That is, if the Republican bosses in the NC General Assembly don't cancel judicial elections altogether. Those guys are still roaming the land like ravening beasts, looking for prey, and will reconvene in January in Raleigh to do their worst.
According to Anne Blythe, a reporter for the News&Observer, "It’s unclear whether there will be judicial elections next year. Lawmakers have canceled the May primaries for all judicial races, a move that could bring many candidates out for one seat. The lawmakers also have considered proposals to do away with election of judges and put the selection process in the hands of a few, instead of voters."
By announcing for the office this early, and winning the support of ex-Gov. Jim Hunt among other prominent Democrats, Earls might be able to discourage a bunch of long-shot candidates. Or maybe not. It's certainly the intention of the Republicans to encourage a crush of competing candidates on the November ballot to run against their chosen one, incumbent justice and conservative Republican Barbara Jackson, increasing the likelihood that Jackson could win.
Anita Earls has built a solid reputation as a champion for voting rights, and she was a player in the lawsuits blocking the illegal Republican racial gerrymandering of many NC House and Senate seats. She said it was the Republicans' mucking around with the whole concept of one person, one vote that prompted her to run:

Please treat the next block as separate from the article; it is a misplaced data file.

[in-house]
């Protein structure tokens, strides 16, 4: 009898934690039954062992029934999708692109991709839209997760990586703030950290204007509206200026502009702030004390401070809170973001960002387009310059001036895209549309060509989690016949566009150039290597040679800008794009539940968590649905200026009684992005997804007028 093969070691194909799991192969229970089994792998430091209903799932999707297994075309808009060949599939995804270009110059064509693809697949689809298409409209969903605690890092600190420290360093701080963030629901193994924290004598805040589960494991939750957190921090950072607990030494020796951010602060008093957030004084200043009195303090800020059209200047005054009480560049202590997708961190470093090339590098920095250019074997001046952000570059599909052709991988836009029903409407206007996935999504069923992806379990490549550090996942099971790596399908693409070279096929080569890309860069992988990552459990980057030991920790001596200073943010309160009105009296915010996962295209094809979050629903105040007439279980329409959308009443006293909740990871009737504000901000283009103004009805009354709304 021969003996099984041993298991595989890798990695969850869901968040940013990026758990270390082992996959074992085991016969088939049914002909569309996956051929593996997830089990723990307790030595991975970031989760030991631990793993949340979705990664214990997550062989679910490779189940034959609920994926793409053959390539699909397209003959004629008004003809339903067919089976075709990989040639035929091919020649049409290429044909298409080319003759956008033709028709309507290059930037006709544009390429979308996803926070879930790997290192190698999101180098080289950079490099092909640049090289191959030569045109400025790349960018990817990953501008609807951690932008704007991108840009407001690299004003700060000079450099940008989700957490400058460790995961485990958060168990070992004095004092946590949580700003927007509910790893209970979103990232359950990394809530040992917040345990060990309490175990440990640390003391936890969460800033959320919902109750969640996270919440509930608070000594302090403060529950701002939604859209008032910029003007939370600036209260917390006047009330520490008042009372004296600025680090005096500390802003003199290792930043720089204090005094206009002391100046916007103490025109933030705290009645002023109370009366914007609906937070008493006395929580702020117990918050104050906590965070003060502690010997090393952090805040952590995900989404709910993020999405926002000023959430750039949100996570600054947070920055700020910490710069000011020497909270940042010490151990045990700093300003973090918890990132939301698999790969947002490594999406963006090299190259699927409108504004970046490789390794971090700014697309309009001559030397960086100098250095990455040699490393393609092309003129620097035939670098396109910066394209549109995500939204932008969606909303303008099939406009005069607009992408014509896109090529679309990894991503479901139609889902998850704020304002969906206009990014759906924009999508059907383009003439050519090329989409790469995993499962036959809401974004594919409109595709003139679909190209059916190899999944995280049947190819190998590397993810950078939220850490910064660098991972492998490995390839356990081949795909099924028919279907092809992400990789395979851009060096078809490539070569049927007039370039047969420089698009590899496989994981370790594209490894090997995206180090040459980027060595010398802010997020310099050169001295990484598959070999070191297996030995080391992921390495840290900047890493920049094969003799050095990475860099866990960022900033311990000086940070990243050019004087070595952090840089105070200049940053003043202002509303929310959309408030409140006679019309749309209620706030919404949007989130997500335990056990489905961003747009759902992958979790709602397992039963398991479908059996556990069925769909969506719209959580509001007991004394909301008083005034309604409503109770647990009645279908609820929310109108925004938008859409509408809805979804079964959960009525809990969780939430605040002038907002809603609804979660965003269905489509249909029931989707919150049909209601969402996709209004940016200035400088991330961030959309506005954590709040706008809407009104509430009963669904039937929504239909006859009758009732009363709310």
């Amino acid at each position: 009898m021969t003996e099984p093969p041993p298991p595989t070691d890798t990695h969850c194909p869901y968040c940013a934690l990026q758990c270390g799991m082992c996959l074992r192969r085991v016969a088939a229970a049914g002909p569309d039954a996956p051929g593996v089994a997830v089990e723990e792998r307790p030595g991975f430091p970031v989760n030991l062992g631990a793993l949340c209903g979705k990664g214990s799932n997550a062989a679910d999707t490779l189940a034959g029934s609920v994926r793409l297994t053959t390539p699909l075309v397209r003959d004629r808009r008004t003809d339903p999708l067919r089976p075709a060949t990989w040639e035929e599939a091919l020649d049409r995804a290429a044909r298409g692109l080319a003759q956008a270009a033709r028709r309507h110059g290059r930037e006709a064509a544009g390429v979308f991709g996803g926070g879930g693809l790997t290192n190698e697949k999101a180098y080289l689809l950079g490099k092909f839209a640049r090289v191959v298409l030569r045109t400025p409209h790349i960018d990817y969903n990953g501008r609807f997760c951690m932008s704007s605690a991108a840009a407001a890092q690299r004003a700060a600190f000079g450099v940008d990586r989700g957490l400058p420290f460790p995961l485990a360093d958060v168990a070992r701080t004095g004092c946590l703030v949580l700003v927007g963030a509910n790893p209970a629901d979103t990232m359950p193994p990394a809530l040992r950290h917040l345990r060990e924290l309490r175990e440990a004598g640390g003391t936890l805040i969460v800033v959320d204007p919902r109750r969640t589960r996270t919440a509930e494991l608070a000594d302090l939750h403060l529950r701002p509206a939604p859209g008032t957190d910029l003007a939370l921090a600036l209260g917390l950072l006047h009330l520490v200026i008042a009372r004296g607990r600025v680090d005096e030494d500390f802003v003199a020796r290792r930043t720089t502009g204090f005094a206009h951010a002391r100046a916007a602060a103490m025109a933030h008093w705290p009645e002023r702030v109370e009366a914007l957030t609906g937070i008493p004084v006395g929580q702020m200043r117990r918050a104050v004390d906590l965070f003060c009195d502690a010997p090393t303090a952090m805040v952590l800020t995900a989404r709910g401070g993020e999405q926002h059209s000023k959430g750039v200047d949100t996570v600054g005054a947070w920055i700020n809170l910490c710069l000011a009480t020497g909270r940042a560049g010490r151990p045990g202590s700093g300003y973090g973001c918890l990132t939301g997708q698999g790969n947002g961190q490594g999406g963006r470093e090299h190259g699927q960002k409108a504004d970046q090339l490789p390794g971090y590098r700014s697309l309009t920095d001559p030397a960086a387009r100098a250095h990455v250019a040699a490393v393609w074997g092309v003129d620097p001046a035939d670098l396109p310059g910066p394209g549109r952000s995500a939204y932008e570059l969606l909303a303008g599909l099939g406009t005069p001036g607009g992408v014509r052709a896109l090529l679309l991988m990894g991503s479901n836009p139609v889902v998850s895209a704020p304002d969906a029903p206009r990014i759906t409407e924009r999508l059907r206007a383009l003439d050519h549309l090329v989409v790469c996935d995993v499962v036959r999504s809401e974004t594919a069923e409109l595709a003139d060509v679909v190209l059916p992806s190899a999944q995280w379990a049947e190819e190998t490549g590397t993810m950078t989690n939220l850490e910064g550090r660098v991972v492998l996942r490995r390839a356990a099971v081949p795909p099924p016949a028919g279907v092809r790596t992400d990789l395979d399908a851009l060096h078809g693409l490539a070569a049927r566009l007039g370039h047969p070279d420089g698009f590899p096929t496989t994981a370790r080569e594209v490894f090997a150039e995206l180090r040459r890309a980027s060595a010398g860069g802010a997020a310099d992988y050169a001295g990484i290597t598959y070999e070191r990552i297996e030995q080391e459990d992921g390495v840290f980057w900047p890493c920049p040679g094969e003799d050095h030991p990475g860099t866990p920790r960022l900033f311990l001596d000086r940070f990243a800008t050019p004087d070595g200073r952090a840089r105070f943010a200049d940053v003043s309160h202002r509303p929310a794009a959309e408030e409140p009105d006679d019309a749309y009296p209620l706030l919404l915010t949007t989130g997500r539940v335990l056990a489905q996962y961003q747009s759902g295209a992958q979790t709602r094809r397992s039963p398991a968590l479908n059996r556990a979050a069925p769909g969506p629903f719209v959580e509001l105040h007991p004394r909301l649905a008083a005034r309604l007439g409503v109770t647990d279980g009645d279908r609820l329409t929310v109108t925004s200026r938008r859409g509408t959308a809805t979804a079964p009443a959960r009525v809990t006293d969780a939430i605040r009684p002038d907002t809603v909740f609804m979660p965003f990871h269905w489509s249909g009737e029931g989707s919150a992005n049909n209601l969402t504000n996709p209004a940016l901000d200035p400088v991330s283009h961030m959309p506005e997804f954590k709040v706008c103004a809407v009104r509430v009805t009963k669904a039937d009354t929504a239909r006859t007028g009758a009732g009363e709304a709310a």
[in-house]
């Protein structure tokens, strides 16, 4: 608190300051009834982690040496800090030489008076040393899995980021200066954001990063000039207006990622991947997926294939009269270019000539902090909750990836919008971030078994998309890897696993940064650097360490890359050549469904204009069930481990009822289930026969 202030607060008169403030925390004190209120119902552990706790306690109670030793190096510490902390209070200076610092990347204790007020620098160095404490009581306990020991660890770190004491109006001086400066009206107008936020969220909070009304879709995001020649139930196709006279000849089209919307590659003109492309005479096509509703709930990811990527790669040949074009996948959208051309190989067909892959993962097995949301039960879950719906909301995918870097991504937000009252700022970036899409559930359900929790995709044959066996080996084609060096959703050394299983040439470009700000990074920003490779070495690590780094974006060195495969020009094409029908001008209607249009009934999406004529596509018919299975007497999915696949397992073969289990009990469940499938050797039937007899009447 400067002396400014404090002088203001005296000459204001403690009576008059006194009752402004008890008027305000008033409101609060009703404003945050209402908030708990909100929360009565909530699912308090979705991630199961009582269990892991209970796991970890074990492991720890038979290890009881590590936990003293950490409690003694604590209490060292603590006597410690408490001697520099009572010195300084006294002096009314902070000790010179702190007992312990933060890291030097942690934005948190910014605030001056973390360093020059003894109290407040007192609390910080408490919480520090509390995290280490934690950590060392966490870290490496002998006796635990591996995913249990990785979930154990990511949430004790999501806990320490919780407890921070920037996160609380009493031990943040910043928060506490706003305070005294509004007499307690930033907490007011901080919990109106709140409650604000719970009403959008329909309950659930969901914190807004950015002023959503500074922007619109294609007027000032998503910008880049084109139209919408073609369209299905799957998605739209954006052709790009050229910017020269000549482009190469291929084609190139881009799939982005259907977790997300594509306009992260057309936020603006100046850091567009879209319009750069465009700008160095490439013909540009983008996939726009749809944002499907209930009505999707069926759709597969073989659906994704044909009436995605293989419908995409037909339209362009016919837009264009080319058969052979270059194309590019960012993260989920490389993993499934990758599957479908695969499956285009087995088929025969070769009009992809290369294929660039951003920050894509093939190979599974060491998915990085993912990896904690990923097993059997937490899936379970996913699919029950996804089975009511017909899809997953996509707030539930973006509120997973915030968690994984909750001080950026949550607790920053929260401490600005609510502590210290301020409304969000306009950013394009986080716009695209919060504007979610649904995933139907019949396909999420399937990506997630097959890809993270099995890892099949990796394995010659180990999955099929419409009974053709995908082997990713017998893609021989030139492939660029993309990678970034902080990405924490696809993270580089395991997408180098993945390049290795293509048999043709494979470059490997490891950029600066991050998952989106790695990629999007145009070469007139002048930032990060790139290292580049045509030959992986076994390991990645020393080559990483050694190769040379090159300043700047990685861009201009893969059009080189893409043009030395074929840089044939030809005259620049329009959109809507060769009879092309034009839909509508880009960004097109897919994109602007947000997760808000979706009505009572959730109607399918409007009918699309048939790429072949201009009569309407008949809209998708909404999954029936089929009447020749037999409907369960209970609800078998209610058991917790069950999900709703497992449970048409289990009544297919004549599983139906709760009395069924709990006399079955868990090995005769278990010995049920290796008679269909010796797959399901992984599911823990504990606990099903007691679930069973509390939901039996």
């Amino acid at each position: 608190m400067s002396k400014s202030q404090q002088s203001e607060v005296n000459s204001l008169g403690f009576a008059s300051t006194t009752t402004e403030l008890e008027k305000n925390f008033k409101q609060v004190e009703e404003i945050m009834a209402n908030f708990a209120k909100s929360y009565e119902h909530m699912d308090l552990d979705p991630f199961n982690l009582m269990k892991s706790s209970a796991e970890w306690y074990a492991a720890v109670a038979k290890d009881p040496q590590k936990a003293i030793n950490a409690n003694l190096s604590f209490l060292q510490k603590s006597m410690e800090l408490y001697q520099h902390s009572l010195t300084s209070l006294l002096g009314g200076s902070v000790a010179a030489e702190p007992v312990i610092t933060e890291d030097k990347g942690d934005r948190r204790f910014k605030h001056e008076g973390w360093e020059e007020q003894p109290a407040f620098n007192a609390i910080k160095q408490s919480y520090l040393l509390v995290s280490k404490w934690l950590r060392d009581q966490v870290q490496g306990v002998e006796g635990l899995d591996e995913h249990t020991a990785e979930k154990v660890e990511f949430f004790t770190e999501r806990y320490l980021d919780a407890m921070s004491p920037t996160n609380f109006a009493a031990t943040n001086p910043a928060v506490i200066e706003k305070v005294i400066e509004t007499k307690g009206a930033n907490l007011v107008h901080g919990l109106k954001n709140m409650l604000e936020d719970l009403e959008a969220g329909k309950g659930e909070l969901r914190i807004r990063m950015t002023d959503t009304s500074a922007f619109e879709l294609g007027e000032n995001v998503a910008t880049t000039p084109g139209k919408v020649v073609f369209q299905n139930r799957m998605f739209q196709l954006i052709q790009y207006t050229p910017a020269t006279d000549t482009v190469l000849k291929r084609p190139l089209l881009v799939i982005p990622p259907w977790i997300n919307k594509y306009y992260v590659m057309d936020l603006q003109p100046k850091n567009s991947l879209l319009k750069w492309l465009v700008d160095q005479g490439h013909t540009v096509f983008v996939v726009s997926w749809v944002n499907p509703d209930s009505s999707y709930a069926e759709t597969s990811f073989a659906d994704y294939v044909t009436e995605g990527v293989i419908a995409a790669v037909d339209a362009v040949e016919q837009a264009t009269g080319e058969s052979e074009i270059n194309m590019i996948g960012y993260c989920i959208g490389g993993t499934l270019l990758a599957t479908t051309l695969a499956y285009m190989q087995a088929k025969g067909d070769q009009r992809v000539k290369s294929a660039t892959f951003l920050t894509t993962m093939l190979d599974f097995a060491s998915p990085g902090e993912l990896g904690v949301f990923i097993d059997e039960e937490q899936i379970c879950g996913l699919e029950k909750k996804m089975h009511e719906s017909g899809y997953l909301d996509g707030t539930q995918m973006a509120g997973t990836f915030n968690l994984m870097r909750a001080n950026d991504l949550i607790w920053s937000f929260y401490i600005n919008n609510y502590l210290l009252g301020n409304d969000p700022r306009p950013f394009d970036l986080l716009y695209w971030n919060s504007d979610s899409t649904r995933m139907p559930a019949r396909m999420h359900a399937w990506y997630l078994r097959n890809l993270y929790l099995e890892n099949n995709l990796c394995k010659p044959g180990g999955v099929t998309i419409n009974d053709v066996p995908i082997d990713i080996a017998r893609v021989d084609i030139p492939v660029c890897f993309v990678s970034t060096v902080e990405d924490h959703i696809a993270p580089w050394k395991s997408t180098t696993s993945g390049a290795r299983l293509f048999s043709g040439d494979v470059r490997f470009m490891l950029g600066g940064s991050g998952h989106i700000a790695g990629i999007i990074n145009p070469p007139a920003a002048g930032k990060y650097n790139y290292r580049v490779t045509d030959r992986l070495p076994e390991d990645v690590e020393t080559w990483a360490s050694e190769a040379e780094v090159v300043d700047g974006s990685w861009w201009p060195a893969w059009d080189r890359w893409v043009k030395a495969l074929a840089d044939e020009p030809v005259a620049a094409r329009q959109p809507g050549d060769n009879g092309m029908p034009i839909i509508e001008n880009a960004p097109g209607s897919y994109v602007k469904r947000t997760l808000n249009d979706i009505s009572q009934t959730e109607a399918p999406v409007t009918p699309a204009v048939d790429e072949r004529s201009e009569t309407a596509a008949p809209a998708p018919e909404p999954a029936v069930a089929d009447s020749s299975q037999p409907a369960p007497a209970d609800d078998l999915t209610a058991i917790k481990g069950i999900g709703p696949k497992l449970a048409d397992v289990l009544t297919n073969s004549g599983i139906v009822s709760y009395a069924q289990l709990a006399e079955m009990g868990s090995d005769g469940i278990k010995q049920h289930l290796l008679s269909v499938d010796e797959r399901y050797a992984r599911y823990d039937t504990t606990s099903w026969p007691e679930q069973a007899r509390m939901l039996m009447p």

“In light of recent attacks on the independence of North Carolina’s judiciary, and on the right of all citizens to cast a ballot that is counted equally, it is clear to me that I have to not just talk the talk, but also must have the courage to walk the walk.”Earls has an impressive track record. She served as Deputy Assistant Attorney General for Civil Rights at the US Department of Justice under President Clinton, and she was appointed to the NC State Board of Elections in 2009 and voted to recommend a criminal probe of Gov. Mike Easley's campaign finances. She has served as "the lead attorney in North Carolina v. Covington, the state’s ongoing racial gerrymandering case, and for the League of Women Voters in a partisan gerrymandering case that went to trial last month in a federal court. She also led a challenge in state court to uphold North Carolinians’ right to vote without a photo ID." (Melissa Boughton)
|Justice Barbara Jackson|